Monday, September 21, 2020  |


Chris Van Heerden: Ready for the reboot


Boxing is funny in that a win – or especially a loss – can look so, so much different in the rear view mirror.

For instance…

Chris Van Heerden lost to Errol Spence Jr. on Sept. 11, 2015. He hung in, got props for doing so, but still, an L by TKO was attached to his record book. It was his second loss and with so much emphasis placed in glittering records, especially for a fighter not hooked on with a name promoter, CVH spent some time deeply contemplating his fighting future afterward.

But his thinking and enjoyed a marked shift on the night of April 16. On that evening, it became clear to maybe the majority of those who follow the fight game how strong and talented Spence is. The Texan chopped up Chris Algieri in efficient and brutal fashion. The Long Island boxer survived 12 rounds with Manny Pacquiao but couldn’t get past round five against Spence at Barclays Center.

Van Heerden, age 28 (24-2-1, 12 knockouts) a South African native living in California saw it, processed it.

“My fight with Spence looks a bit different now. Now, I sort of knew…I lost that fight the day before, at the weigh-in. Mentally, I was never there. I wasn’t in a good place. My trainer Freddie Roach, who I had spent two months working with, couldn’t come. That hurt me. It was for medical reasons. The man is a legend; I understand but on my way to the ring against Spence, I knew I wanted to prove that Errol Spence would not knock me out. And I proved that. But then, to see how Spence destroyed Algieri…”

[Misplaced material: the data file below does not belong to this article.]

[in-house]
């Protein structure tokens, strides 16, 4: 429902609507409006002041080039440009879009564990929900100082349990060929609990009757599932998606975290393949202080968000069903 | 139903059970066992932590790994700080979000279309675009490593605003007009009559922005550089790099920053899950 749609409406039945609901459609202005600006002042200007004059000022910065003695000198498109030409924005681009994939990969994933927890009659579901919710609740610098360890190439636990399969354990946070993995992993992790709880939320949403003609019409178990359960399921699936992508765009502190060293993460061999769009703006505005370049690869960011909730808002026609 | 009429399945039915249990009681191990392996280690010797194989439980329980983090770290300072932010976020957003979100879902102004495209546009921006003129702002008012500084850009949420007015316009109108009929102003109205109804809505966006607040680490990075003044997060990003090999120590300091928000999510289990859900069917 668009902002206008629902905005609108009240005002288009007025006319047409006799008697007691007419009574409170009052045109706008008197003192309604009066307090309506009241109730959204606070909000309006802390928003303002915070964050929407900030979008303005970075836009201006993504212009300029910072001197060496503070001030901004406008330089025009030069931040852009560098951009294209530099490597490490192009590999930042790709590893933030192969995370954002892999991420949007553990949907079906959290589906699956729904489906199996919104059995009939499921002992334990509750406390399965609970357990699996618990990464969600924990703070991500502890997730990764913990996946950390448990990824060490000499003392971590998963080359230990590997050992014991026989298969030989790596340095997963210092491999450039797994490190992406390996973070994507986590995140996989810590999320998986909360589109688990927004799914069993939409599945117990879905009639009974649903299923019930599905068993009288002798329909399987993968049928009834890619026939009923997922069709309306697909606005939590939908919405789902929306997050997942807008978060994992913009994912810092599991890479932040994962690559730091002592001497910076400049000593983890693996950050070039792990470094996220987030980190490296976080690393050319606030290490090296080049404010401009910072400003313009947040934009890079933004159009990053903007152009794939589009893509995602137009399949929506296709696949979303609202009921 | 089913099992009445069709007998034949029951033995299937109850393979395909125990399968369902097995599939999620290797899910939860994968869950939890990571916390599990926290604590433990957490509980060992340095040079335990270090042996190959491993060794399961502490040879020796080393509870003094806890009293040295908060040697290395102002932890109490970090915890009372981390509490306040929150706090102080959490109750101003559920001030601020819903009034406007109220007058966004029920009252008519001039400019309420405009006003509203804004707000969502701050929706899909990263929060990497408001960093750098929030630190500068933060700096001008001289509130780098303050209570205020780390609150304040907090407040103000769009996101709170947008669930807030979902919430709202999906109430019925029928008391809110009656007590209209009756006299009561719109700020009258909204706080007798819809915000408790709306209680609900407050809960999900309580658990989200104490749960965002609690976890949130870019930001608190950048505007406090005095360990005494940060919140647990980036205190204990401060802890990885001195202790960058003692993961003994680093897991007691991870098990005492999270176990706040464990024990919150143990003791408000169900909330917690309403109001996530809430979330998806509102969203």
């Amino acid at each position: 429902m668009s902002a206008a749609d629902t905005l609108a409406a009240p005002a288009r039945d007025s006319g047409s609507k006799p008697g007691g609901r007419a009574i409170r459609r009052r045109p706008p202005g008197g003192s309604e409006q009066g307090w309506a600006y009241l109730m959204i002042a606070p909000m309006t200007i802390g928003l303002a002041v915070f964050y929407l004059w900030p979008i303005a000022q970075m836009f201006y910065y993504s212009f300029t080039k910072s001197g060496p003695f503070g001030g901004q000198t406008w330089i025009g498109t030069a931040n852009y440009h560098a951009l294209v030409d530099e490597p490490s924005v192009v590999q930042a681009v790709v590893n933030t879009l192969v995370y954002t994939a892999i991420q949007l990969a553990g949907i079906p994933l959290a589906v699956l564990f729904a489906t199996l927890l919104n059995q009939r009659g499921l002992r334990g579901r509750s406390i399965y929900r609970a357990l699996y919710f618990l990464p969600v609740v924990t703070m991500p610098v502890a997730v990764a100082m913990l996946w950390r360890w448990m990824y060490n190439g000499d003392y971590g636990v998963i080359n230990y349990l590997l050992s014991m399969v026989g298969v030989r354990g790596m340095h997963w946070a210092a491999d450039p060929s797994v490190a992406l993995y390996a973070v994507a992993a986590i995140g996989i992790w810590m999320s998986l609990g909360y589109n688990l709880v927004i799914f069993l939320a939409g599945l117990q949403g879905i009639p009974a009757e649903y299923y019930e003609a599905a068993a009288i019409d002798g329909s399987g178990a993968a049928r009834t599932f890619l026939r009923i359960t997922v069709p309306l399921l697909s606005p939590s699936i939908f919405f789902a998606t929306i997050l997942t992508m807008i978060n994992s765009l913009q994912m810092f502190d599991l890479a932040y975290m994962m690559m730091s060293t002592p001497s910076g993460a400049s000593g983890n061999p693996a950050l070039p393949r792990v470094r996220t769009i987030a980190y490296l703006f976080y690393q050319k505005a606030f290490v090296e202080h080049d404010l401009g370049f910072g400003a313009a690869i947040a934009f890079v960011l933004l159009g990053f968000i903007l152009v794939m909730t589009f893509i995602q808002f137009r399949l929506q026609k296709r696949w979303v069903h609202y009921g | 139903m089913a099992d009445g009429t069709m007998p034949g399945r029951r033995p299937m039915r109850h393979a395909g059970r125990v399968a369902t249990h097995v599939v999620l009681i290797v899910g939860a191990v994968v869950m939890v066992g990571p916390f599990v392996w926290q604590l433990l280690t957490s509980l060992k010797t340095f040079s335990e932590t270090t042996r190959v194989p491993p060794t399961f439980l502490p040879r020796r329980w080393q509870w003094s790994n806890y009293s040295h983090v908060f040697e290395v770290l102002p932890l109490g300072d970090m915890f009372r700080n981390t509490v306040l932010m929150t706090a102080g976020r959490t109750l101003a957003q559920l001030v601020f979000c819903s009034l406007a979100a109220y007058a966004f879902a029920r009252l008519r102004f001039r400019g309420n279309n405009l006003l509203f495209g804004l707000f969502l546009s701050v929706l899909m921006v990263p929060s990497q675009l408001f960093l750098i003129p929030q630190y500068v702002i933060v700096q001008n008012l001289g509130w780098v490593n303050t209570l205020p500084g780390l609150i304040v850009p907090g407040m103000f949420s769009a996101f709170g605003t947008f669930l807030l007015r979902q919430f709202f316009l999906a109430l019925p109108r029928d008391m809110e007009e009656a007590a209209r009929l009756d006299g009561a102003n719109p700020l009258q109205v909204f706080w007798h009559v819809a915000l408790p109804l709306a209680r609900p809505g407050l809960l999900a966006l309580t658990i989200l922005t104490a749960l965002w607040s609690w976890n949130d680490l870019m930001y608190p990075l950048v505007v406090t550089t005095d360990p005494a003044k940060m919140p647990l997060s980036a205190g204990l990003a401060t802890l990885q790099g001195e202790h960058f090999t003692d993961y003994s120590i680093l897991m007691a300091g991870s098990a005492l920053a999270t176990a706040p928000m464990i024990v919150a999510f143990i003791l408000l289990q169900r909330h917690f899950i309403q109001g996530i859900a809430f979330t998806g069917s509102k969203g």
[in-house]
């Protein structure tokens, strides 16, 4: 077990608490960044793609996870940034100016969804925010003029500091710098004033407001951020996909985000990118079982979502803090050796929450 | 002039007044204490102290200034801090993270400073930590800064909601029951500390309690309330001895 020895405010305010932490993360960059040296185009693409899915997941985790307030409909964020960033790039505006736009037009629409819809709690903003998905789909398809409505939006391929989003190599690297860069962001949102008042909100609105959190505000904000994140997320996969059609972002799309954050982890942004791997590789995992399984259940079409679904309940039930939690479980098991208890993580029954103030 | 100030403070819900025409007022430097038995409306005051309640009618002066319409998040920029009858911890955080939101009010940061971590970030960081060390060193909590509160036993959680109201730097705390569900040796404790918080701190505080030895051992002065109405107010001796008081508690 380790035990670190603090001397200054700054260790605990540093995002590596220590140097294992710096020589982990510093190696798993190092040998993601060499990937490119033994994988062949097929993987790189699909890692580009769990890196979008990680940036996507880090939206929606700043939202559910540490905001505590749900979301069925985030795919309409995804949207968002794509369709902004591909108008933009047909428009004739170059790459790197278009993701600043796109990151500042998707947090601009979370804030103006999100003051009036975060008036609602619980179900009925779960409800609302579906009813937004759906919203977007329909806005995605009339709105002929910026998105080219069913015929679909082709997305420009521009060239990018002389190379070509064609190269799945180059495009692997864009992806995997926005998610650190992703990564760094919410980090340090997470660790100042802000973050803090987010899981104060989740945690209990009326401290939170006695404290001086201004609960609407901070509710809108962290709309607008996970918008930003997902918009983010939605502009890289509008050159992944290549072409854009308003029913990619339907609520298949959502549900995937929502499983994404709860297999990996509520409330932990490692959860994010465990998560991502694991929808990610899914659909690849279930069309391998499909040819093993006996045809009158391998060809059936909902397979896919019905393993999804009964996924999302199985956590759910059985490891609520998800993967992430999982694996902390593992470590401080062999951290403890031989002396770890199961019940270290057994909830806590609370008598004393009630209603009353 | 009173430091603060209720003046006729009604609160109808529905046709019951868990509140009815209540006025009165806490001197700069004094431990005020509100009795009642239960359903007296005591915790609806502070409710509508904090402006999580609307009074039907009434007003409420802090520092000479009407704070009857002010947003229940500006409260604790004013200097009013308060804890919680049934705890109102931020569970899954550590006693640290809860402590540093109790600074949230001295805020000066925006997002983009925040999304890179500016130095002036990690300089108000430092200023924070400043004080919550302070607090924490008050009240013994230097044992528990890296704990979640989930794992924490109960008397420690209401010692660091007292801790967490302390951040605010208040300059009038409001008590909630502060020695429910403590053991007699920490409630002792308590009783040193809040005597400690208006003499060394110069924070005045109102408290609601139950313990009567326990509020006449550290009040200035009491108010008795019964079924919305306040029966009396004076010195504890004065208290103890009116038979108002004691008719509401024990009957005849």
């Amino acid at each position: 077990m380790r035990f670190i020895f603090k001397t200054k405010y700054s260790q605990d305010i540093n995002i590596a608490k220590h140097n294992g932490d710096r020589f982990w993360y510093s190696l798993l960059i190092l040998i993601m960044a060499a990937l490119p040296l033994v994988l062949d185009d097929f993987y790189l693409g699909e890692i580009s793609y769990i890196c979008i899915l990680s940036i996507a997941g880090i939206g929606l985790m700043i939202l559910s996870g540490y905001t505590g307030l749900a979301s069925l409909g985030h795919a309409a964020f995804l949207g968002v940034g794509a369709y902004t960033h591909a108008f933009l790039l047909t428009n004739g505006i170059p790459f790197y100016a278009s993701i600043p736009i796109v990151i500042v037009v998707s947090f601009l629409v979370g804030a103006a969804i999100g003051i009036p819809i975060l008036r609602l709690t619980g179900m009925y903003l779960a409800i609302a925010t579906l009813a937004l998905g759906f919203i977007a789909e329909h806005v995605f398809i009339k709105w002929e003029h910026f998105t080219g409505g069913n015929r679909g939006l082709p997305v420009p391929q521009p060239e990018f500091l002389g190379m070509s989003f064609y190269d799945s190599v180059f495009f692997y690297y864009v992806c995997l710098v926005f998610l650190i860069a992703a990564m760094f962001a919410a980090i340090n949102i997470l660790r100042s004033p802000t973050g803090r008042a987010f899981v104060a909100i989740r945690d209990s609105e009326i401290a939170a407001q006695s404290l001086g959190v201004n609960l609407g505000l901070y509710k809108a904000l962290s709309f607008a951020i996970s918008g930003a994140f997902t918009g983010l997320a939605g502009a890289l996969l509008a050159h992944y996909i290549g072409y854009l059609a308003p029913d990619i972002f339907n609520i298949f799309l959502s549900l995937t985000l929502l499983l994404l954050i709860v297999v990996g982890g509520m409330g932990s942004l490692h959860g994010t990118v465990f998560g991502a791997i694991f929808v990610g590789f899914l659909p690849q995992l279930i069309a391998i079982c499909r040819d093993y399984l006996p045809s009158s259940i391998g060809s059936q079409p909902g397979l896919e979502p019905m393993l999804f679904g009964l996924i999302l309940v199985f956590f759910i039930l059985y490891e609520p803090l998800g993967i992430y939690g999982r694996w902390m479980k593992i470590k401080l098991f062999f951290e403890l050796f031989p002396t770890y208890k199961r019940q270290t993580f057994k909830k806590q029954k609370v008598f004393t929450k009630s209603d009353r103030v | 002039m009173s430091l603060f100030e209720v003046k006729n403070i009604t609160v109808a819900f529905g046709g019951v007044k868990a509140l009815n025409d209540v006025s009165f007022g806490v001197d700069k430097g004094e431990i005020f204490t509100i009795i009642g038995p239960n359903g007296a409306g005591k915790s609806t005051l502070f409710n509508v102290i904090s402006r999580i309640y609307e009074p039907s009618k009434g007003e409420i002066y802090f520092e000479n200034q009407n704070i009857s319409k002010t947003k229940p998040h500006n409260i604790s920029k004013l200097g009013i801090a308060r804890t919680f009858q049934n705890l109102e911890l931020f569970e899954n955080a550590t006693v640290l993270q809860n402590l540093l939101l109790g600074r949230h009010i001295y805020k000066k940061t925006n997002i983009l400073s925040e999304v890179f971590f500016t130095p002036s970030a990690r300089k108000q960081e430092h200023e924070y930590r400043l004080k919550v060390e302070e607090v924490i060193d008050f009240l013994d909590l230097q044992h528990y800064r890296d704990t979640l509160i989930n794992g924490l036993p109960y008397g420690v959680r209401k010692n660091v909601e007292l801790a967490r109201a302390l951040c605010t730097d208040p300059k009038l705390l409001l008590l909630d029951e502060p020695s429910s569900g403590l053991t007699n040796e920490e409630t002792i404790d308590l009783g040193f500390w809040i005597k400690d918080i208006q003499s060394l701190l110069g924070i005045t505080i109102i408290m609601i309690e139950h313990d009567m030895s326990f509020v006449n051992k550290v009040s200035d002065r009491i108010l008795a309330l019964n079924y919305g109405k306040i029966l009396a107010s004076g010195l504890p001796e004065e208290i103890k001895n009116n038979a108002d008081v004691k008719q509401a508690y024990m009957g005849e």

Time passed and the event got re-assessed. “It made my loss look not as bad,” Van Heerden said.

It was with that understanding, which lifted his step, that Van Heerden agreed to spar mixed-martial arts bright light Conor McGregor, who was being talked of getting booked into a fight with Floyd Mayweather Jr. Even though he wasn’t really in sparring shape, CVH took the session, knowing the hubbub it would cause. That it did…He told me that McGregor, who he lauded as a true pro, “would not stand a chance against Floyd.”

The session buoyed his spirits. The buzz was immense and media blitzed Van Heerden with queries. Some knew he’d gotten back on the win track six months after the Spence fight; CVH scored a majority decision over then-23-3-1 Canadian Steve Claggett. Van Heerden took that bout on three weeks’ notice, he said, and that gives him more certainty that he can climb higher against more notable foes moving forward. The fighter wants to announce himself available to promoters, as he’s managed by Donna K. Avery and not promotionally contracted, as a deal with King Sports ceased when Michael King died last May.

Avery said she is open to being part of a reboot and would sell off Van Heerden’s management agreement. The fighter is open to that shift, too, he said. “Chris works VERY, VERY hard,” Avery told me. “He is a world-class fighter. Right now, I’m concentrating heavily on my Panamanian cruiserweight Israel Duffus. So if someone wants to buy out the Van Heerden management contract for a reasonable amount, they can email me at [email protected].”

“I’m in the gym every day,” the South African fighter said. “Now I just need a promoter to believe in me.”



All Michael Woods needs is a promoter to believe in him too…Oh who am I kidding? Dude has his own website, a podcast sponsored by Everlast, a gorgeous wife, two beautiful kids, a righteous dog and an unparalleled penchant for selfies. Van Heerden should give this cat a call…




July 2016

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